$600K: PAR FOR COURSE

SS&A Club is hoping for Wodonga Council funding to improve drainage of this land next to Parkers Road before it can be sold. Picture: DAVID THORPE

SS&A Club is hoping for Wodonga Council funding to improve drainage of this land next to Parkers Road before it can be sold. Picture: DAVID THORPE

An SS&A delegation told the council it wanted to be given some direction one way or the other on whether it was willing to partner with it to save the course.

This followed a letter sent to business services director Trevor Ierino by SS&A chief executive Tim Levesque.

Mr Levesque said in his submission the board believed the only way the golf course could survive was with the council’s support.

Chief operating officer Gerard Darmody represented Mr Levesque at yesterday’s meeting.

Board vice-president David Broad said there simply was no guarantee of the golf course continuing to operate without such support.

“And I just can’t imagine Victoria’s fastest growing regional city losing its golf course,” he said.

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Mr Darmody said the club’s financial position was continuing to improve — debt had been cut by $3 million to just over $7 million — but the golf course was still struggling.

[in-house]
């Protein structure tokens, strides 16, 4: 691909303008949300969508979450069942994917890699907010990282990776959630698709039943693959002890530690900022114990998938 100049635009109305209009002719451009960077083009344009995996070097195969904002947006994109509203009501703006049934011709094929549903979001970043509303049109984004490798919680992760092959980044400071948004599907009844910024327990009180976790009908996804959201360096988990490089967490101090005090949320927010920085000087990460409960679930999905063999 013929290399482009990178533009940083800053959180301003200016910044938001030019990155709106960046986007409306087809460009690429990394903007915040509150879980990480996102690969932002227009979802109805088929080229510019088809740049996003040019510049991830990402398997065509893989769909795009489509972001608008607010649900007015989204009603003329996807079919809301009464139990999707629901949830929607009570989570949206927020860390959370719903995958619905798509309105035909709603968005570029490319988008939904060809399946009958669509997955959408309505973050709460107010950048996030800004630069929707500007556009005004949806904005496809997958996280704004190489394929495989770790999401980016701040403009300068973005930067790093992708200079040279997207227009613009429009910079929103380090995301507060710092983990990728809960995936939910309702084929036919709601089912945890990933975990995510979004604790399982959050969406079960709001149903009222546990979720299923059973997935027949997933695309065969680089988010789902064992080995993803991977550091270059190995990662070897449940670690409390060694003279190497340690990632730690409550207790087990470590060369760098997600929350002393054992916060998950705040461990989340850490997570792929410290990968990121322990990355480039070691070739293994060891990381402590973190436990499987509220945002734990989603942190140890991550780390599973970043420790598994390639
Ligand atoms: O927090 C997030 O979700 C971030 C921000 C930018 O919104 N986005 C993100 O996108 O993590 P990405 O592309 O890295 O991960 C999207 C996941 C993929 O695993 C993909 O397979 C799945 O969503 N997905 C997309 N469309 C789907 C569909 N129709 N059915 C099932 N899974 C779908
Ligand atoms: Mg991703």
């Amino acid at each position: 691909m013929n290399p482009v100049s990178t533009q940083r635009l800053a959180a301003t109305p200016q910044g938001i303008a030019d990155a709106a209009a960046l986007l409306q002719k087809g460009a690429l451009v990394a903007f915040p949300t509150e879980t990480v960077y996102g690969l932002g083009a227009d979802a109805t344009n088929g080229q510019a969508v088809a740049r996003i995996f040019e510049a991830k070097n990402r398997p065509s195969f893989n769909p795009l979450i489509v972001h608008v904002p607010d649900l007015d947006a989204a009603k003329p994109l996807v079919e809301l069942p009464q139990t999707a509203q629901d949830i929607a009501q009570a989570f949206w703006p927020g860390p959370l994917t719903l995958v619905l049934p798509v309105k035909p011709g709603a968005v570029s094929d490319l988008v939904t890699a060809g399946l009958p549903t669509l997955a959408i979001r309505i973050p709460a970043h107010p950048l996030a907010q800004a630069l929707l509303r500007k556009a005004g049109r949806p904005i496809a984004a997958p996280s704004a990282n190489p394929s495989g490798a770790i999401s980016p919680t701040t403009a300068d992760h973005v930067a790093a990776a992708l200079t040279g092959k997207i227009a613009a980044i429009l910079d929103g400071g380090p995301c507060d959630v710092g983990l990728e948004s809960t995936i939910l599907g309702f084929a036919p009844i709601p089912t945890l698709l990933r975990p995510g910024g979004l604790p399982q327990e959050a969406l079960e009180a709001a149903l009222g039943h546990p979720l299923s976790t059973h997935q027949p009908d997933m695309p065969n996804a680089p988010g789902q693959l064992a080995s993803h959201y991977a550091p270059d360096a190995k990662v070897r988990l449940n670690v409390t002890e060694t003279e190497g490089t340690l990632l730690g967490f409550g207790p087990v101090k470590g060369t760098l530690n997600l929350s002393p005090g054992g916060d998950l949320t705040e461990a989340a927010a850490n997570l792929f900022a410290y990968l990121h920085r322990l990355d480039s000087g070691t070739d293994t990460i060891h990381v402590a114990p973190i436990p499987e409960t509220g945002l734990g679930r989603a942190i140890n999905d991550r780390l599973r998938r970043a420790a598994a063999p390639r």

“There’s a 30-year-old irrigation system that’s going to fail over the next two or three years,” he said.

Cr Mark Byatt said he agreed the club was an asset the city could not afford to lose.

But he asked the club how it could guarantee that it would not return in three years’ time to once again ask for financial help from the council.

Mr Broad said being able to sort out the drainage issue would allow the club to sell the Parkers Road land to developers.

That, he said, would cut about $1 million from the $3 million debt carried by the golf course, saving the club more than $70,000 a year in interest payments.

Mr Broad said the board had worked hard for four years to try to come up with a solution.

The course was put up for sale, but the SS&A received little interest.

Mr Broad said the RACV had a look, as did some Chinese investors and others.

Mr Levesque said in his letter that necessary capital improvements, ongoing operating costs and rates at commercial levels were all pressures that could potentially close the course.

He noted the club’s corporate governance obligations to make business decisions that “improve the overall financial health and guarantee the future of the company as a whole”.

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